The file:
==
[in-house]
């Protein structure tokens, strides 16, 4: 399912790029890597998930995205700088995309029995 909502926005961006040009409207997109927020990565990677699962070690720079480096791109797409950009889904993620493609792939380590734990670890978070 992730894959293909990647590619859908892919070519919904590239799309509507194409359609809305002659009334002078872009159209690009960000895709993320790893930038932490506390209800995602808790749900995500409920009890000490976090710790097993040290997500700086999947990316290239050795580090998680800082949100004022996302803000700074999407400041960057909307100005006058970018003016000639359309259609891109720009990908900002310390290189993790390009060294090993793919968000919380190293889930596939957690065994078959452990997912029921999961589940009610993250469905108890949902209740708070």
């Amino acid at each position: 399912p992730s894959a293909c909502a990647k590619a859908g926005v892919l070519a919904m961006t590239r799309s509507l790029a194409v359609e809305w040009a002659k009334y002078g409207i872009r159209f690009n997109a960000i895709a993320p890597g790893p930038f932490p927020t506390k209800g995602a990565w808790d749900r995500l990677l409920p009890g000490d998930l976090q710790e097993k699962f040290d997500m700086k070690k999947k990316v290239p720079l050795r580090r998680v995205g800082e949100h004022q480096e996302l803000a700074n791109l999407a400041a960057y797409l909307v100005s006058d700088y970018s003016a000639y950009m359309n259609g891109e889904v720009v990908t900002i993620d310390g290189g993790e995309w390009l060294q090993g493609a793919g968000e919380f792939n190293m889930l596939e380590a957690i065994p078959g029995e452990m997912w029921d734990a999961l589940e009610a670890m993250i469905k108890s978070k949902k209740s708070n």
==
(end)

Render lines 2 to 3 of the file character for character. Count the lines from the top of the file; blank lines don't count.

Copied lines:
């Protein structure tokens, strides 16, 4: 399912790029890597998930995205700088995309029995 909502926005961006040009409207997109927020990565990677699962070690720079480096791109797409950009889904993620493609792939380590734990670890978070 992730894959293909990647590619859908892919070519919904590239799309509507194409359609809305002659009334002078872009159209690009960000895709993320790893930038932490506390209800995602808790749900995500409920009890000490976090710790097993040290997500700086999947990316290239050795580090998680800082949100004022996302803000700074999407400041960057909307100005006058970018003016000639359309259609891109720009990908900002310390290189993790390009060294090993793919968000919380190293889930596939957690065994078959452990997912029921999961589940009610993250469905108890949902209740708070």
């Amino acid at each position: 399912p992730s894959a293909c909502a990647k590619a859908g926005v892919l070519a919904m961006t590239r799309s509507l790029a194409v359609e809305w040009a002659k009334y002078g409207i872009r159209f690009n997109a960000i895709a993320p890597g790893p930038f932490p927020t506390k209800g995602a990565w808790d749900r995500l990677l409920p009890g000490d998930l976090q710790e097993k699962f040290d997500m700086k070690k999947k990316v290239p720079l050795r580090r998680v995205g800082e949100h004022q480096e996302l803000a700074n791109l999407a400041a960057y797409l909307v100005s006058d700088y970018s003016a000639y950009m359309n259609g891109e889904v720009v990908t900002i993620d310390g290189g993790e995309w390009l060294q090993g493609a793919g968000e919380f792939n190293m889930l596939e380590a957690i065994p078959g029995e452990m997912w029921d734990a999961l589940e009610a670890m993250i469905k108890s978070k949902k209740s708070n």